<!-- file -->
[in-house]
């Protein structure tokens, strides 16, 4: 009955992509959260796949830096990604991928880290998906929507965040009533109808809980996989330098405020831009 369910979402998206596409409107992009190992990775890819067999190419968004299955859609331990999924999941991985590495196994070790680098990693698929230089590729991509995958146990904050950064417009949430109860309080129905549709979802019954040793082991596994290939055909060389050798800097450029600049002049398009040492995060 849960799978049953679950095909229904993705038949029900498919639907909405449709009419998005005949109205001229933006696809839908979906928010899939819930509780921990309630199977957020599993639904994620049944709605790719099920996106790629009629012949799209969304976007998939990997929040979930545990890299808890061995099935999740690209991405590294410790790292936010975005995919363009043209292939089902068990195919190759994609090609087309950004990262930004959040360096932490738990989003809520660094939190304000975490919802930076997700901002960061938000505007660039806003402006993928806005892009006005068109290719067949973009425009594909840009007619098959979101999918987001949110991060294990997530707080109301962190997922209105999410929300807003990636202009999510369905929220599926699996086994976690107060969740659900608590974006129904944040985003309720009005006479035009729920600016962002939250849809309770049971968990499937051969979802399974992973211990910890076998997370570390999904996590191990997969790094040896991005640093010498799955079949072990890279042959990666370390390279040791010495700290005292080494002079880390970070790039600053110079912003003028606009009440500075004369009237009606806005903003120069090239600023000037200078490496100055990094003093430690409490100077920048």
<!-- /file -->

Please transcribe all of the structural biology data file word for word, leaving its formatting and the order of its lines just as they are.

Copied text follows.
[in-house]
């Protein structure tokens, strides 16, 4: 009955992509959260796949830096990604991928880290998906929507965040009533109808809980996989330098405020831009 369910979402998206596409409107992009190992990775890819067999190419968004299955859609331990999924999941991985590495196994070790680098990693698929230089590729991509995958146990904050950064417009949430109860309080129905549709979802019954040793082991596994290939055909060389050798800097450029600049002049398009040492995060 849960799978049953679950095909229904993705038949029900498919639907909405449709009419998005005949109205001229933006696809839908979906928010899939819930509780921990309630199977957020599993639904994620049944709605790719099920996106790629009629012949799209969304976007998939990997929040979930545990890299808890061995099935999740690209991405590294410790790292936010975005995919363009043209292939089902068990195919190759994609090609087309950004990262930004959040360096932490738990989003809520660094939190304000975490919802930076997700901002960061938000505007660039806003402006993928806005892009006005068109290719067949973009425009594909840009007619098959979101999918987001949110991060294990997530707080109301962190997922209105999410929300807003990636202009999510369905929220599926699996086994976690107060969740659900608590974006129904944040985003309720009005006479035009729920600016962002939250849809309770049971968990499937051969979802399974992973211990910890076998997370570390999904996590191990997969790094040896991005640093010498799955079949072990890279042959990666370390390279040791010495700290005292080494002079880390970070790039600053110079912003003028606009009440500075004369009237009606806005903003120069090239600023000037200078490496100055990094003093430690409490100077920048």